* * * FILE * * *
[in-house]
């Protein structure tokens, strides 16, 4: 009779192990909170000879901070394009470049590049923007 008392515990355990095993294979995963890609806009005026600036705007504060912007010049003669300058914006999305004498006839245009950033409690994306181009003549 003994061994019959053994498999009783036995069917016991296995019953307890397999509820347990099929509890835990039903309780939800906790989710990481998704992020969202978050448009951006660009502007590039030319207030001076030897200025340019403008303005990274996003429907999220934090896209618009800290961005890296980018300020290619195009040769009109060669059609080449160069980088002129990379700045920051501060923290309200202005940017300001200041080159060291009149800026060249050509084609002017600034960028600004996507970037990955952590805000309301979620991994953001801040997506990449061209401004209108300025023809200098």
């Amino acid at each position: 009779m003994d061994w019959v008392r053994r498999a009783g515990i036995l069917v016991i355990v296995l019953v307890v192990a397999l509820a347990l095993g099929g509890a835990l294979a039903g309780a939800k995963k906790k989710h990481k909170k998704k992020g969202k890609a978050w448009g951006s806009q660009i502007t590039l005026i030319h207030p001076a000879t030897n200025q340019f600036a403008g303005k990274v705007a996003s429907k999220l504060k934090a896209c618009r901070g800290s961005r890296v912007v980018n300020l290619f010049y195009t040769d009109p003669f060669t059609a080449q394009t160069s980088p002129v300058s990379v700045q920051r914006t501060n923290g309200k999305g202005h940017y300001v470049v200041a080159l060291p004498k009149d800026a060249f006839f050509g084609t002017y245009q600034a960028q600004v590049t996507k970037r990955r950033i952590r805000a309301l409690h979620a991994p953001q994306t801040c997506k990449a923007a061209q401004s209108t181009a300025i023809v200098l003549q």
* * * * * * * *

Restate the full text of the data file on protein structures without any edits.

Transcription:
[in-house]
């Protein structure tokens, strides 16, 4: 009779192990909170000879901070394009470049590049923007 008392515990355990095993294979995963890609806009005026600036705007504060912007010049003669300058914006999305004498006839245009950033409690994306181009003549 003994061994019959053994498999009783036995069917016991296995019953307890397999509820347990099929509890835990039903309780939800906790989710990481998704992020969202978050448009951006660009502007590039030319207030001076030897200025340019403008303005990274996003429907999220934090896209618009800290961005890296980018300020290619195009040769009109060669059609080449160069980088002129990379700045920051501060923290309200202005940017300001200041080159060291009149800026060249050509084609002017600034960028600004996507970037990955952590805000309301979620991994953001801040997506990449061209401004209108300025023809200098």
């Amino acid at each position: 009779m003994d061994w019959v008392r053994r498999a009783g515990i036995l069917v016991i355990v296995l019953v307890v192990a397999l509820a347990l095993g099929g509890a835990l294979a039903g309780a939800k995963k906790k989710h990481k909170k998704k992020g969202k890609a978050w448009g951006s806009q660009i502007t590039l005026i030319h207030p001076a000879t030897n200025q340019f600036a403008g303005k990274v705007a996003s429907k999220l504060k934090a896209c618009r901070g800290s961005r890296v912007v980018n300020l290619f010049y195009t040769d009109p003669f060669t059609a080449q394009t160069s980088p002129v300058s990379v700045q920051r914006t501060n923290g309200k999305g202005h940017y300001v470049v200041a080159l060291p004498k009149d800026a060249f006839f050509g084609t002017y245009q600034a960028q600004v590049t996507k970037r990955r950033i952590r805000a309301l409690h979620a991994p953001q994306t801040c997506k990449a923007a061209q401004s209108t181009a300025i023809v200098l003549q």